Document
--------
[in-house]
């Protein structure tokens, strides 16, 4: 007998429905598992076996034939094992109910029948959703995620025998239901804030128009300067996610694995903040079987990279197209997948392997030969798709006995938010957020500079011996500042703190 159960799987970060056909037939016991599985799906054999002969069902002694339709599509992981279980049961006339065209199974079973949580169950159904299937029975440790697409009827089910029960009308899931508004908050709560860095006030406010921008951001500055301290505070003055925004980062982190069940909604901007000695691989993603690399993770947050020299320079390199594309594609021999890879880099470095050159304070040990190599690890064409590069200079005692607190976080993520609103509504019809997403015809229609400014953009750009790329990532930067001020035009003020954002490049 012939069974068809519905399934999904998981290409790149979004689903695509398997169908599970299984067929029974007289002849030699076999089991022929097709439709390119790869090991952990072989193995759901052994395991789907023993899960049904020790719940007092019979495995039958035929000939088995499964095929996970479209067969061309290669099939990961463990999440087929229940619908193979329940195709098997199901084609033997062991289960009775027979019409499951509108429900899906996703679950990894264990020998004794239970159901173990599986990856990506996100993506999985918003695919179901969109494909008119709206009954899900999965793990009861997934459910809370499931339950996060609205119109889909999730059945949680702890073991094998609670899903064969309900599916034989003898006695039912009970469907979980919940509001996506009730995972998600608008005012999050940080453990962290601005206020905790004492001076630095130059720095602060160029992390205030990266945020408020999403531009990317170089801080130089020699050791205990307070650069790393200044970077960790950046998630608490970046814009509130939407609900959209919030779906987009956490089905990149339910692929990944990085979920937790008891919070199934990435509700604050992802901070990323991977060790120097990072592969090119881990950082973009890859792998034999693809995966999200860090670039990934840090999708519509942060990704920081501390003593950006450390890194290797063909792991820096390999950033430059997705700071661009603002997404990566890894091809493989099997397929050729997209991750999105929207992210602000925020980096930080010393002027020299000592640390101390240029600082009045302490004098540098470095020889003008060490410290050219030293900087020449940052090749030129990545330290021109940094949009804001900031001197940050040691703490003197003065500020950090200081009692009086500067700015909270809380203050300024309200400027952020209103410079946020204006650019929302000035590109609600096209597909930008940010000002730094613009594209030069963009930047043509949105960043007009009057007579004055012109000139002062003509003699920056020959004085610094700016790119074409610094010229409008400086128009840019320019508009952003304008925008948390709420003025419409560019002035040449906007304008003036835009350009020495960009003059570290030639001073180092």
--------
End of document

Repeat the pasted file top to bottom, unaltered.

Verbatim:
[in-house]
């Protein structure tokens, strides 16, 4: 007998429905598992076996034939094992109910029948959703995620025998239901804030128009300067996610694995903040079987990279197209997948392997030969798709006995938010957020500079011996500042703190 159960799987970060056909037939016991599985799906054999002969069902002694339709599509992981279980049961006339065209199974079973949580169950159904299937029975440790697409009827089910029960009308899931508004908050709560860095006030406010921008951001500055301290505070003055925004980062982190069940909604901007000695691989993603690399993770947050020299320079390199594309594609021999890879880099470095050159304070040990190599690890064409590069200079005692607190976080993520609103509504019809997403015809229609400014953009750009790329990532930067001020035009003020954002490049 012939069974068809519905399934999904998981290409790149979004689903695509398997169908599970299984067929029974007289002849030699076999089991022929097709439709390119790869090991952990072989193995759901052994395991789907023993899960049904020790719940007092019979495995039958035929000939088995499964095929996970479209067969061309290669099939990961463990999440087929229940619908193979329940195709098997199901084609033997062991289960009775027979019409499951509108429900899906996703679950990894264990020998004794239970159901173990599986990856990506996100993506999985918003695919179901969109494909008119709206009954899900999965793990009861997934459910809370499931339950996060609205119109889909999730059945949680702890073991094998609670899903064969309900599916034989003898006695039912009970469907979980919940509001996506009730995972998600608008005012999050940080453990962290601005206020905790004492001076630095130059720095602060160029992390205030990266945020408020999403531009990317170089801080130089020699050791205990307070650069790393200044970077960790950046998630608490970046814009509130939407609900959209919030779906987009956490089905990149339910692929990944990085979920937790008891919070199934990435509700604050992802901070990323991977060790120097990072592969090119881990950082973009890859792998034999693809995966999200860090670039990934840090999708519509942060990704920081501390003593950006450390890194290797063909792991820096390999950033430059997705700071661009603002997404990566890894091809493989099997397929050729997209991750999105929207992210602000925020980096930080010393002027020299000592640390101390240029600082009045302490004098540098470095020889003008060490410290050219030293900087020449940052090749030129990545330290021109940094949009804001900031001197940050040691703490003197003065500020950090200081009692009086500067700015909270809380203050300024309200400027952020209103410079946020204006650019929302000035590109609600096209597909930008940010000002730094613009594209030069963009930047043509949105960043007009009057007579004055012109000139002062003509003699920056020959004085610094700016790119074409610094010229409008400086128009840019320019508009952003304008925008948390709420003025419409560019002035040449906007304008003036835009350009020495960009003059570290030639001073180092």